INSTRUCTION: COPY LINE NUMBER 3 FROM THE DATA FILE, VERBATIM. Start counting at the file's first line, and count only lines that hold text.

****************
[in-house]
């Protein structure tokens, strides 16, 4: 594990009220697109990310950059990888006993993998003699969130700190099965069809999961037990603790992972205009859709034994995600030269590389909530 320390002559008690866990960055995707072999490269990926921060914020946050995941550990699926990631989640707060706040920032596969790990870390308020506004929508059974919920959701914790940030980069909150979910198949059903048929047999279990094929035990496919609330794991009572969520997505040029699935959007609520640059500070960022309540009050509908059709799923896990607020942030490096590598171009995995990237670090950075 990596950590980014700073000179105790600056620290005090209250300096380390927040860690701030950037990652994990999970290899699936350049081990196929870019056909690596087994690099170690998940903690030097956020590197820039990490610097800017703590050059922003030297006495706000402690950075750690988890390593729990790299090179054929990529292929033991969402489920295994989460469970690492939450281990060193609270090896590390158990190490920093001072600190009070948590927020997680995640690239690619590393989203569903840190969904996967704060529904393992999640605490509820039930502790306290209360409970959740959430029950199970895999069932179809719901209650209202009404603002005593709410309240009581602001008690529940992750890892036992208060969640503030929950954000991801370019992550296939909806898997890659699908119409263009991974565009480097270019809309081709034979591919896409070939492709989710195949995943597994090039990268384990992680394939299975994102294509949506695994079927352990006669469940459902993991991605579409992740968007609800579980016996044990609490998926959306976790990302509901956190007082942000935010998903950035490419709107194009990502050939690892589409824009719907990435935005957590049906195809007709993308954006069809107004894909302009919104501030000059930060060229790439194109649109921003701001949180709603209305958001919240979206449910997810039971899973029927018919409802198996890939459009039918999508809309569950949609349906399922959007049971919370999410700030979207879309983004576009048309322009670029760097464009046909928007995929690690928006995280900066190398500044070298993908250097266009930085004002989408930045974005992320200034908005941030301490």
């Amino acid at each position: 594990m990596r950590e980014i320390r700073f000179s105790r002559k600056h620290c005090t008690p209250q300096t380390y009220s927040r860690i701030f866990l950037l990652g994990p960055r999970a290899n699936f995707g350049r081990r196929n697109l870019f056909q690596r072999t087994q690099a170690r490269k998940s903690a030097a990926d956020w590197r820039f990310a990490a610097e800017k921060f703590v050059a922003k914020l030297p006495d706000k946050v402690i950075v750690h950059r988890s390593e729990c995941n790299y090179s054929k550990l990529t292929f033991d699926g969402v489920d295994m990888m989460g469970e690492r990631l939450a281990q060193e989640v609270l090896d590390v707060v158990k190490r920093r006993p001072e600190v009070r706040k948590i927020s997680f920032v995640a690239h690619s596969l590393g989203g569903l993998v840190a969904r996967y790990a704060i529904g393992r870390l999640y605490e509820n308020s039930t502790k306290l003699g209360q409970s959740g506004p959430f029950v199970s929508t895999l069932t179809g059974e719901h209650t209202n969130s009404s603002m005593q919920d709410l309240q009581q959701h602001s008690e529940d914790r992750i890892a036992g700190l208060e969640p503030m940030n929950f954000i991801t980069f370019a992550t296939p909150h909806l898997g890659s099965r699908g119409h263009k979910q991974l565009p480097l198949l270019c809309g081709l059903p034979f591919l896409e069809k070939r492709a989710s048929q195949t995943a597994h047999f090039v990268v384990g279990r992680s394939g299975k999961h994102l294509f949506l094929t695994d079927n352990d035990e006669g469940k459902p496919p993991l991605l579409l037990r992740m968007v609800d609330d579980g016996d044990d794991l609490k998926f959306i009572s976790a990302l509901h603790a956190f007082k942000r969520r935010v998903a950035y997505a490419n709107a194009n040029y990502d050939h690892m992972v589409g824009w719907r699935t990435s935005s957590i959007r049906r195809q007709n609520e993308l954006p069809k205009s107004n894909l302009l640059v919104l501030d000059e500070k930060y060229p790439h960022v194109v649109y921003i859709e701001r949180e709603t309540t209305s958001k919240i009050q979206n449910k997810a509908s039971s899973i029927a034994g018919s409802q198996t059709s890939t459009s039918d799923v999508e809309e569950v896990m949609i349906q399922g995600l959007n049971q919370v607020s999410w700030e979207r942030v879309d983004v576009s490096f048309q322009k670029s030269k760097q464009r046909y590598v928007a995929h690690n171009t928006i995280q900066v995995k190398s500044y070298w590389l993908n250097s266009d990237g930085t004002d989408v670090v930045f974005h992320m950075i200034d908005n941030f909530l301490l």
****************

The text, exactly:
């Amino acid at each position: 594990m990596r950590e980014i320390r700073f000179s105790r002559k600056h620290c005090t008690p209250q300096t380390y009220s927040r860690i701030f866990l950037l990652g994990p960055r999970a290899n699936f995707g350049r081990r196929n697109l870019f056909q690596r072999t087994q690099a170690r490269k998940s903690a030097a990926d956020w590197r820039f990310a990490a610097e800017k921060f703590v050059a922003k914020l030297p006495d706000k946050v402690i950075v750690h950059r988890s390593e729990c995941n790299y090179s054929k550990l990529t292929f033991d699926g969402v489920d295994m990888m989460g469970e690492r990631l939450a281990q060193e989640v609270l090896d590390v707060v158990k190490r920093r006993p001072e600190v009070r706040k948590i927020s997680f920032v995640a690239h690619s596969l590393g989203g569903l993998v840190a969904r996967y790990a704060i529904g393992r870390l999640y605490e509820n308020s039930t502790k306290l003699g209360q409970s959740g506004p959430f029950v199970s929508t895999l069932t179809g059974e719901h209650t209202n969130s009404s603002m005593q919920d709410l309240q009581q959701h602001s008690e529940d914790r992750i890892a036992g700190l208060e969640p503030m940030n929950f954000i991801t980069f370019a992550t296939p909150h909806l898997g890659s099965r699908g119409h263009k979910q991974l565009p480097l198949l270019c809309g081709l059903p034979f591919l896409e069809k070939r492709a989710s048929q195949t995943a597994h047999f090039v990268v384990g279990r992680s394939g299975k999961h994102l294509f949506l094929t695994d079927n352990d035990e006669g469940k459902p496919p993991l991605l579409l037990r992740m968007v609800d609330d579980g016996d044990d794991l609490k998926f959306i009572s976790a990302l509901h603790a956190f007082k942000r969520r935010v998903a950035y997505a490419n709107a194009n040029y990502d050939h690892m992972v589409g824009w719907r699935t990435s935005s957590i959007r049906r195809q007709n609520e993308l954006p069809k205009s107004n894909l302009l640059v919104l501030d000059e500070k930060y060229p790439h960022v194109v649109y921003i859709e701001r949180e709603t309540t209305s958001k919240i009050q979206n449910k997810a509908s039971s899973i029927a034994g018919s409802q198996t059709s890939t459009s039918d799923v999508e809309e569950v896990m949609i349906q399922g995600l959007n049971q919370v607020s999410w700030e979207r942030v879309d983004v576009s490096f048309q322009k670029s030269k760097q464009r046909y590598v928007a995929h690690n171009t928006i995280q900066v995995k190398s500044y070298w590389l993908n250097s266009d990237g930085t004002d989408v670090v930045f974005h992320m950075i200034d908005n941030f909530l301490l």